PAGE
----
Join Andrew and Samantha for another Kitchen Science experiment you can try at home. Use red cabbage to create a pH indicator. It can tell you whether something is an acid or a base, as well as how acidic or basic it is, based on how much the color changes. Use your new pH indicator to see how acidic and basic different items around your house are. Keep reading to learn all the details.
Materials to Collect
- 1 head of red cabbage
- Sharp knife
- Pot to boil water in (or blender)
- Strainer or colander
- Glass bowl
- clear cups or glasses
- household liquids to test (vinegar, baking soda, juices, soaps, bleach, ammonia, and anything else you want!)
- Something to stir with
Make your Indicator!
- Take your red cabbage and have an adult help you cut off about 2-3 cups (the amount doesn’t need to be exact, the more cabbage, the more indicator you will get).
- Have an adult boil a pot of water and place the cabbage pieces in. Bring the water back to a boil for a couple minutes. Turn heat off and let sit for at least 10 minutes. Again, there’s no magic number, you just want the water to be a reddish-purple color. (You can also place the cabbage in a blender with water).
- Strain the water out into a glass bowl and let cool.
- Once it has cooled, pour some into clear cups or glasses and add different liquids to test.
- Gently stir or swirl the solution and see what happens!
(Be careful about mixing household cleaners together, as some combinations may produce harmful fumes. Only test one substance at a time.)
What is the Science?
What you have made is called a pH indicator. It can tell you whether something is an acid or a base, as well as how acidic or basic it is, based on how much the color changes. Think of acids and bases as opposites—acids have a low pH and bases have a high pH. For reference, water (which is neutral), has a pH of 7 on a scale of 0–14. An indicator is typically a chemical that changes color if it comes in contact with an acid or a base.
As you can see, the purple cabbage juice turns red when it mixes with something acidic and turns green when it mixes with something basic. Red cabbage juice is considered to be an indicator because it shows us something about the chemical composition of other substances.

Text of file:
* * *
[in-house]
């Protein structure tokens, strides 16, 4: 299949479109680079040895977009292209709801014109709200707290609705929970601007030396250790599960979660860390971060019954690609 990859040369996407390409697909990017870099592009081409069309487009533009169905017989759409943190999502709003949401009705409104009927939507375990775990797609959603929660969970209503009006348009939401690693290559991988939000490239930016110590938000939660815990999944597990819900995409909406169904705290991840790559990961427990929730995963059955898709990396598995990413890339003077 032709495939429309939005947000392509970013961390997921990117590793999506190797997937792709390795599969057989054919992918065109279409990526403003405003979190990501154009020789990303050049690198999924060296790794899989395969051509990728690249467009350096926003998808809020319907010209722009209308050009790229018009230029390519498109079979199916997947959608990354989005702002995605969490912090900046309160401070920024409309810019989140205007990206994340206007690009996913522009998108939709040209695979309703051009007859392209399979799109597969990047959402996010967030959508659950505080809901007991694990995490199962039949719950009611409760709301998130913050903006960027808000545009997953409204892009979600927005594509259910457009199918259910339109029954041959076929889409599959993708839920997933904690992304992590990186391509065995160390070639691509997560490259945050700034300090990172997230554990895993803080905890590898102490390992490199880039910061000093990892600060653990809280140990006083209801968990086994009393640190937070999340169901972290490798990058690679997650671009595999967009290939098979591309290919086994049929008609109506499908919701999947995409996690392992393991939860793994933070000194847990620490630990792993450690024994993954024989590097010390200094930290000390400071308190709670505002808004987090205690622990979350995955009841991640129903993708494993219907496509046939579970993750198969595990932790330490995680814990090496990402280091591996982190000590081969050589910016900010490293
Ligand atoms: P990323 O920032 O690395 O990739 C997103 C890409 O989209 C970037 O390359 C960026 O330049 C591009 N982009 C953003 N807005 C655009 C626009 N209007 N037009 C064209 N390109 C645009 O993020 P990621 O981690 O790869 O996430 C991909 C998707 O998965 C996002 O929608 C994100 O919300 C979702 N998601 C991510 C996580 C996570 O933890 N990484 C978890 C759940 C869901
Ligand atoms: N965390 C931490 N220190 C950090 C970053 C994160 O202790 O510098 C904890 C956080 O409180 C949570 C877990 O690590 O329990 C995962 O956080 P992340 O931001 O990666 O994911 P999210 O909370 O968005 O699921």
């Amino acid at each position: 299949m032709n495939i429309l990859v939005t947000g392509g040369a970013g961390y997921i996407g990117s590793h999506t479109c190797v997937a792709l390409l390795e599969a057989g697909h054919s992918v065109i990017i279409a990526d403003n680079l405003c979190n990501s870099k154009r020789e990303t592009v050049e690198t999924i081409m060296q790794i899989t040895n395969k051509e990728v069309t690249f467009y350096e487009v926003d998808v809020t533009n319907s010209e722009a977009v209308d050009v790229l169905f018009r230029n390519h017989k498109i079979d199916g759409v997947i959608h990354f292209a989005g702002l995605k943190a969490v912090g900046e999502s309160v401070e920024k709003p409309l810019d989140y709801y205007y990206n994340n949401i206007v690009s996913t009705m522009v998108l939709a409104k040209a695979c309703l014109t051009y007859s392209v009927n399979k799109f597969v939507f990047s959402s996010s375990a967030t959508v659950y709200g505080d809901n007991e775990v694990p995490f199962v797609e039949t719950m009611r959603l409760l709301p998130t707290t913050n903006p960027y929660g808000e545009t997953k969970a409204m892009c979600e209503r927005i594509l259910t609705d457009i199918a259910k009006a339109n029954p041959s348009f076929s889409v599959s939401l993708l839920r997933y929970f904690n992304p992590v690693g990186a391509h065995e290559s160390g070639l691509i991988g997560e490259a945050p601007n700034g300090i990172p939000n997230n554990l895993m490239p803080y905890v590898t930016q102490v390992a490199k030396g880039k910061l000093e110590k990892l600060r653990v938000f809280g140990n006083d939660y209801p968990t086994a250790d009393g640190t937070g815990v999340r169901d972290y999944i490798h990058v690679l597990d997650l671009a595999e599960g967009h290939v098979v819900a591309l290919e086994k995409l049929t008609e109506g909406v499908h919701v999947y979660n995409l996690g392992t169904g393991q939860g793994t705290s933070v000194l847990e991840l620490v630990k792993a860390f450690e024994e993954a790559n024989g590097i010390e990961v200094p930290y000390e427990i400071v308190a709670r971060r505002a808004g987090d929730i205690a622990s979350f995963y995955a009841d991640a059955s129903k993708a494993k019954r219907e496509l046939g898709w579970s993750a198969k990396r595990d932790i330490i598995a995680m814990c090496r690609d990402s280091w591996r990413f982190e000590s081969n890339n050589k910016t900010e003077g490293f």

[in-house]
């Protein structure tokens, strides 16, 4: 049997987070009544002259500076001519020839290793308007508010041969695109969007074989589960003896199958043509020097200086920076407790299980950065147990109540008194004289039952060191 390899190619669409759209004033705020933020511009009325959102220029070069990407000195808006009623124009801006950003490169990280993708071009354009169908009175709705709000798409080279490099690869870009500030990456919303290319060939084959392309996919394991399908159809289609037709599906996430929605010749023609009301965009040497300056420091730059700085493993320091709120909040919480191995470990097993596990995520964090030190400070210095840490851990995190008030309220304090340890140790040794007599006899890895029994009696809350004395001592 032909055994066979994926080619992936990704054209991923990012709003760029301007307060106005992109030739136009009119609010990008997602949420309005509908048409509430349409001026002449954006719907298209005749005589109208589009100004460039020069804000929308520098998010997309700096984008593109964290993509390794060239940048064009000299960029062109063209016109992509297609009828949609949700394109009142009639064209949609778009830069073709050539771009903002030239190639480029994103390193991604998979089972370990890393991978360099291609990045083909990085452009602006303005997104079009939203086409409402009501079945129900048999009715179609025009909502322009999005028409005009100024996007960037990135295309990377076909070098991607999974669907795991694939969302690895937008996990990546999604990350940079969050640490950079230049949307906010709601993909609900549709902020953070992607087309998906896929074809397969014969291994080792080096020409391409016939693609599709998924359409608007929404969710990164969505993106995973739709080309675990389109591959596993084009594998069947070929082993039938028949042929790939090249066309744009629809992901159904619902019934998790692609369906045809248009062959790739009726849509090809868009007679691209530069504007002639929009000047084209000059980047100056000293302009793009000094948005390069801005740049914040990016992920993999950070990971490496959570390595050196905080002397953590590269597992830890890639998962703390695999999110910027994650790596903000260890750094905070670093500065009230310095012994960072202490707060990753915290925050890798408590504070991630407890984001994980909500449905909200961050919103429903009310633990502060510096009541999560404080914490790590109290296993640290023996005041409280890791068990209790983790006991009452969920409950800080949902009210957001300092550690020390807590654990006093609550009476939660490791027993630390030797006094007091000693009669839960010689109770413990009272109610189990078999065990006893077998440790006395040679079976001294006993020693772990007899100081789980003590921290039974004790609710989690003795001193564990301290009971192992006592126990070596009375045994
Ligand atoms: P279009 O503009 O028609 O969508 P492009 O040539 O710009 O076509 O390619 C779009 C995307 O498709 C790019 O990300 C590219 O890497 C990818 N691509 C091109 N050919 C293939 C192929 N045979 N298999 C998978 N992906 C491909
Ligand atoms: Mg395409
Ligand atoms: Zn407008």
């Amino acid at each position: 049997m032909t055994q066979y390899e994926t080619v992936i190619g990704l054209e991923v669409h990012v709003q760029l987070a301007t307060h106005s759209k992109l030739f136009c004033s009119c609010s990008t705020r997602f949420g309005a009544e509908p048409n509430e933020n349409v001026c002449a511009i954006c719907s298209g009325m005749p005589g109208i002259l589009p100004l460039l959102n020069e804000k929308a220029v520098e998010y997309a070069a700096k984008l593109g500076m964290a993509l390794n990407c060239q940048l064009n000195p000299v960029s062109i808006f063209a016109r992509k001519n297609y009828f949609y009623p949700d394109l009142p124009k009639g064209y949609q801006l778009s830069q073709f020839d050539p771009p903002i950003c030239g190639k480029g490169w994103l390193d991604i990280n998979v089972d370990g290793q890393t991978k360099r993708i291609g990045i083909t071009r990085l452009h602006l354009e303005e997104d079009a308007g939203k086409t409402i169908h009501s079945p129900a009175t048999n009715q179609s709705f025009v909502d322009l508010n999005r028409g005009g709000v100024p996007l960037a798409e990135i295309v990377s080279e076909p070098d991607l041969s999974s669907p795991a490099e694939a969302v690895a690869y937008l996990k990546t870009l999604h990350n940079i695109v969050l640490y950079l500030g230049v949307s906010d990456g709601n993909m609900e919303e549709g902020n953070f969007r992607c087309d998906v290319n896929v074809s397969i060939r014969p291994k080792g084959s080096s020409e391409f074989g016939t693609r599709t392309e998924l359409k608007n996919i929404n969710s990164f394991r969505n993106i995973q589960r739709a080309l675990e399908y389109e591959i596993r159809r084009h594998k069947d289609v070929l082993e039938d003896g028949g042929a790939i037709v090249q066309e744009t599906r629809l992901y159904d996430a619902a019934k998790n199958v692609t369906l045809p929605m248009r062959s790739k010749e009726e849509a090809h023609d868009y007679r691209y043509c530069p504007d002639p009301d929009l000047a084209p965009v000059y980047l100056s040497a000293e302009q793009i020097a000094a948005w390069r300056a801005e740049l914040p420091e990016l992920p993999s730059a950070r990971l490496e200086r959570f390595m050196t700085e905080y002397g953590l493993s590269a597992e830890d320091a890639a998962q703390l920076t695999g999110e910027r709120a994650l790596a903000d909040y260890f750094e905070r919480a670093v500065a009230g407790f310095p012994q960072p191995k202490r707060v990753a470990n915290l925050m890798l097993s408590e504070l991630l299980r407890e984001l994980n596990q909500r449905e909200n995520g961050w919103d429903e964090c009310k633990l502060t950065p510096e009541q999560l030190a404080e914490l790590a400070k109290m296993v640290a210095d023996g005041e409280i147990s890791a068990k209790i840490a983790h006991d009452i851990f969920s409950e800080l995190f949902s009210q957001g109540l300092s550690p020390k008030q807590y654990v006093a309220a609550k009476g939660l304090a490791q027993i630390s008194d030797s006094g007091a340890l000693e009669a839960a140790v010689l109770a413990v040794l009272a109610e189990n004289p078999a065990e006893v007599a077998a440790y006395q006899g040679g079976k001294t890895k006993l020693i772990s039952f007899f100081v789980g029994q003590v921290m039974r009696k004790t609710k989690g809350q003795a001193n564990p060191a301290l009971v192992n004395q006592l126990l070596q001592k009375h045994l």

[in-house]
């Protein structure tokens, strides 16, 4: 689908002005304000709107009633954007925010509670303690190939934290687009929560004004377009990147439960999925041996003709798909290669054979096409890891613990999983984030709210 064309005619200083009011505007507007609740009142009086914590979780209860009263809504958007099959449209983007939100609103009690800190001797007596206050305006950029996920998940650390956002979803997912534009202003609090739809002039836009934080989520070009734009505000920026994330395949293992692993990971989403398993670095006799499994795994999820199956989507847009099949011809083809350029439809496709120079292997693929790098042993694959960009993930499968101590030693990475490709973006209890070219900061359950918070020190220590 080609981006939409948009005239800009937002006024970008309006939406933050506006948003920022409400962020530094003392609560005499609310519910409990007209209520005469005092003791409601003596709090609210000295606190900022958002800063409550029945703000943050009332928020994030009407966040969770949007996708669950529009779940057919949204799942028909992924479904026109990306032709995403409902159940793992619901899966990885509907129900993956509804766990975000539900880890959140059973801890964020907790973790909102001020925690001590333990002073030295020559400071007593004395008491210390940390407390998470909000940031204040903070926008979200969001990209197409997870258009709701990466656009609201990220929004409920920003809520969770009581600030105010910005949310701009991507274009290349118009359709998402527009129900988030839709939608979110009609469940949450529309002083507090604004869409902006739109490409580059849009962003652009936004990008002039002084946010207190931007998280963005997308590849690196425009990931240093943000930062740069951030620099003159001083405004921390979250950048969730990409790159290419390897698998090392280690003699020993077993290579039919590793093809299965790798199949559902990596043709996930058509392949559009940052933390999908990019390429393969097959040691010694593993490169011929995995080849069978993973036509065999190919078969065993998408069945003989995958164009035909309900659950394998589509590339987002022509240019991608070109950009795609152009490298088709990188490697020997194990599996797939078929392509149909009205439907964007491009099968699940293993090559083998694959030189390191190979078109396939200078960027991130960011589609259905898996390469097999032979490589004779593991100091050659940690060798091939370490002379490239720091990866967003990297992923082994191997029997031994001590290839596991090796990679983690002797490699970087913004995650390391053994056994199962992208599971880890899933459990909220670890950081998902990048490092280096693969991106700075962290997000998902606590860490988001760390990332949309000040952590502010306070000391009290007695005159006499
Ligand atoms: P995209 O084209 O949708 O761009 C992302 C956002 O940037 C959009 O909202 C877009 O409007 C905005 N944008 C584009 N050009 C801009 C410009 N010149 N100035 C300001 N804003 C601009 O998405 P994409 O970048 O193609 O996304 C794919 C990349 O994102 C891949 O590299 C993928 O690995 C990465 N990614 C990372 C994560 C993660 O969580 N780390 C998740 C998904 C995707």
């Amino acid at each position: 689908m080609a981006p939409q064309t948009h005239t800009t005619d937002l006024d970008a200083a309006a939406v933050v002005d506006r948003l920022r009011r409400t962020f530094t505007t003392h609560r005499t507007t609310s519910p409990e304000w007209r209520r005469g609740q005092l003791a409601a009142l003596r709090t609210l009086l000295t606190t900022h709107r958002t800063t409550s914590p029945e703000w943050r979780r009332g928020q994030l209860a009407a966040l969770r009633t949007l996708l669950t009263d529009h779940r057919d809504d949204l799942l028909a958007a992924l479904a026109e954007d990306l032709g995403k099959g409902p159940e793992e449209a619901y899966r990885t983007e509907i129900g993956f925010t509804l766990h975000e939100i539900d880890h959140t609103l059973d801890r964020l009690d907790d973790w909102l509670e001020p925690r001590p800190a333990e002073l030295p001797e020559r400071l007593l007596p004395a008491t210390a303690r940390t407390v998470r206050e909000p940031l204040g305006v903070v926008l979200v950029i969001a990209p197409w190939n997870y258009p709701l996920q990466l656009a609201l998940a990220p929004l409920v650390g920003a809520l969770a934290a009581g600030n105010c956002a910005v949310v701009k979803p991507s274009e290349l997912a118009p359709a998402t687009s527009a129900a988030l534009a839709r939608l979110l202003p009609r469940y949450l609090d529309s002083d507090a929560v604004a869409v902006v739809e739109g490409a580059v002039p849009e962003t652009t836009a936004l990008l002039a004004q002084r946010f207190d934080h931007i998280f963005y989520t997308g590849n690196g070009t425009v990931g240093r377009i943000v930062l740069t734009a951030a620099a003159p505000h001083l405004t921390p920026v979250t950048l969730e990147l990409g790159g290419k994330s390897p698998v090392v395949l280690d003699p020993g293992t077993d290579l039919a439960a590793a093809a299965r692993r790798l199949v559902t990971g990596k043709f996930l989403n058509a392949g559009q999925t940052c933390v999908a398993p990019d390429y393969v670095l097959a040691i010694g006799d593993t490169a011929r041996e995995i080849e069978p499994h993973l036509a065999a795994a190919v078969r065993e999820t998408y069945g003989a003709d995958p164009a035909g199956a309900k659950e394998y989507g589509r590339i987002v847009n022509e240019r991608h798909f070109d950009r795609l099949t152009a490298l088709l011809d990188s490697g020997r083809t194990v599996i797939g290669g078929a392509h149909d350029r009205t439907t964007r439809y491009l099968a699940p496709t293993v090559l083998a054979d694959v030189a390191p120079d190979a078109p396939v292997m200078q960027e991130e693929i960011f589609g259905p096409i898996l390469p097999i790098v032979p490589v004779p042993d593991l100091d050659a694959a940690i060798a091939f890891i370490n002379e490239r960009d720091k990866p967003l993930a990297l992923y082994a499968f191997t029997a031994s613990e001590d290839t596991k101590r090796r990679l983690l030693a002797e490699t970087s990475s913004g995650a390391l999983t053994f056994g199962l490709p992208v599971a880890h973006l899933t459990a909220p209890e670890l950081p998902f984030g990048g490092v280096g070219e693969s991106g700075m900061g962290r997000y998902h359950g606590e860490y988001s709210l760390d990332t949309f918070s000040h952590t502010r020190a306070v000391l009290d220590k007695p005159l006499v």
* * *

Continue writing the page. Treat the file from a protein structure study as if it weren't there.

What is it about cabbage that causes this to happen? Red cabbage contains a water-soluble pigment called anthocyanin that changes color when it is mixed with an acid or a base. The pigment turns red in acidic environments with a pH less than 7 and the pigment turns bluish-green in alkaline (basic), environments with a pH greater than 7.
Red cabbage is just one of many indicators that are available to scientists. Some indicators start out colorless and turn different colors when they mix with an acid or a base. If there is no color change at all, the substance that you are testing is probably neutral, just like water.
Use this chart to help you figure out how acidic or basic your test liquids are:
Want to know more about what exactly pH is? look here:
Ask Your Young Scientists
- Do all the acids or bases change the indicator the same color? What do you think this means?
- Does adding a larger quantity of an acid or base change the color more?
- Do you see any patterns in what the acids or bases are used for?
More to Explore
- Make your own indicator strips by soaking coffee filters cut into strips in the red cabbage juice, then letting them dry completely. Once dry, you can dip them into a liquid to see its pH.
- After adding an acid, can you get the indicator to change back to its original color? What do you think you would have to add?
We want to see what you try at home. Share your experiments with us on social media by using the #ScienceAtPlay and tagging @CTScienceCenter.
Andrew Fotta is a STEM educator at the Connecticut Science Center. He has currently holds a CT teaching certification for grades K-6, and has spent time in the classroom in nearly all grades, and taught middle school science. In addition to teaching classes for the Science Center, Andrew is also part of a team of educators currently creating new programs aligned with the new Next Generation Science Standards for grades PreK-9. Andrew is an avid photographer, who enjoys blending science and art in his work.